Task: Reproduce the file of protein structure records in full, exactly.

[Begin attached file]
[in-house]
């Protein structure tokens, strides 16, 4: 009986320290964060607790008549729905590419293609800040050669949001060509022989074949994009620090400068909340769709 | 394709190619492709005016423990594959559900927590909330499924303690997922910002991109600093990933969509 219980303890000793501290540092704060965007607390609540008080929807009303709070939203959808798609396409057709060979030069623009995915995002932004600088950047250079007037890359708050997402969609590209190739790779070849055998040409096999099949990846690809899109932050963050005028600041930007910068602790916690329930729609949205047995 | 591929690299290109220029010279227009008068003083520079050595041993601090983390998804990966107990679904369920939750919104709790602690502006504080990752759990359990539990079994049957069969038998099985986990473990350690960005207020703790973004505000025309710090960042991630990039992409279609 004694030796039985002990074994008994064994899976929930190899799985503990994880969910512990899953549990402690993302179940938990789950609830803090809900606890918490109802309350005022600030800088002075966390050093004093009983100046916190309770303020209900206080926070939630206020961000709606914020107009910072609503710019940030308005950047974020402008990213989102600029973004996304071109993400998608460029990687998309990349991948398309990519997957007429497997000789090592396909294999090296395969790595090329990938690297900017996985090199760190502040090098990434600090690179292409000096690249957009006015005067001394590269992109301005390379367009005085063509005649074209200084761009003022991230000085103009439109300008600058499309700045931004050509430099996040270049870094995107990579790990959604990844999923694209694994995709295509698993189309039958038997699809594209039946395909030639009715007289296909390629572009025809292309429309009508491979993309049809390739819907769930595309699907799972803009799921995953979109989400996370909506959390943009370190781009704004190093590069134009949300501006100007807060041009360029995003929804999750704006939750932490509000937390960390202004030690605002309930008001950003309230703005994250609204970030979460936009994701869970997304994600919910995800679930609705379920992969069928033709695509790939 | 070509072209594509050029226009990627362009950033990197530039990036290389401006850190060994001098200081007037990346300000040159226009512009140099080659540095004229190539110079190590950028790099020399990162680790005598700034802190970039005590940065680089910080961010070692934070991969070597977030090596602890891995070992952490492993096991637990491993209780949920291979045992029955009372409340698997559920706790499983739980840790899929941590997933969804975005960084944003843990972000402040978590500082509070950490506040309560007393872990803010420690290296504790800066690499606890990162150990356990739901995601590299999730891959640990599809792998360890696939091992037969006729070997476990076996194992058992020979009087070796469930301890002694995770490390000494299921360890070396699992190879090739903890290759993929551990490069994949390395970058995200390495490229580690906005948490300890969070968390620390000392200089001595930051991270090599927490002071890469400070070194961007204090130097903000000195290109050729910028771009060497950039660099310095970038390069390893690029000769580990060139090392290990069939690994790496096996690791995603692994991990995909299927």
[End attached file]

[in-house]
């Protein structure tokens, strides 16, 4: 009986320290964060607790008549729905590419293609800040050669949001060509022989074949994009620090400068909340769709 | 394709190619492709005016423990594959559900927590909330499924303690997922910002991109600093990933969509 219980303890000793501290540092704060965007607390609540008080929807009303709070939203959808798609396409057709060979030069623009995915995002932004600088950047250079007037890359708050997402969609590209190739790779070849055998040409096999099949990846690809899109932050963050005028600041930007910068602790916690329930729609949205047995 | 591929690299290109220029010279227009008068003083520079050595041993601090983390998804990966107990679904369920939750919104709790602690502006504080990752759990359990539990079994049957069969038998099985986990473990350690960005207020703790973004505000025309710090960042991630990039992409279609 004694030796039985002990074994008994064994899976929930190899799985503990994880969910512990899953549990402690993302179940938990789950609830803090809900606890918490109802309350005022600030800088002075966390050093004093009983100046916190309770303020209900206080926070939630206020961000709606914020107009910072609503710019940030308005950047974020402008990213989102600029973004996304071109993400998608460029990687998309990349991948398309990519997957007429497997000789090592396909294999090296395969790595090329990938690297900017996985090199760190502040090098990434600090690179292409000096690249957009006015005067001394590269992109301005390379367009005085063509005649074209200084761009003022991230000085103009439109300008600058499309700045931004050509430099996040270049870094995107990579790990959604990844999923694209694994995709295509698993189309039958038997699809594209039946395909030639009715007289296909390629572009025809292309429309009508491979993309049809390739819907769930595309699907799972803009799921995953979109989400996370909506959390943009370190781009704004190093590069134009949300501006100007807060041009360029995003929804999750704006939750932490509000937390960390202004030690605002309930008001950003309230703005994250609204970030979460936009994701869970997304994600919910995800679930609705379920992969069928033709695509790939 | 070509072209594509050029226009990627362009950033990197530039990036290389401006850190060994001098200081007037990346300000040159226009512009140099080659540095004229190539110079190590950028790099020399990162680790005598700034802190970039005590940065680089910080961010070692934070991969070597977030090596602890891995070992952490492993096991637990491993209780949920291979045992029955009372409340698997559920706790499983739980840790899929941590997933969804975005960084944003843990972000402040978590500082509070950490506040309560007393872990803010420690290296504790800066690499606890990162150990356990739901995601590299999730891959640990599809792998360890696939091992037969006729070997476990076996194992058992020979009087070796469930301890002694995770490390000494299921360890070396699992190879090739903890290759993929551990490069994949390395970058995200390495490229580690906005948490300890969070968390620390000392200089001595930051991270090599927490002071890469400070070194961007204090130097903000000195290109050729910028771009060497950039660099310095970038390069390893690029000769580990060139090392290990069939690994790496096996690791995603692994991990995909299927």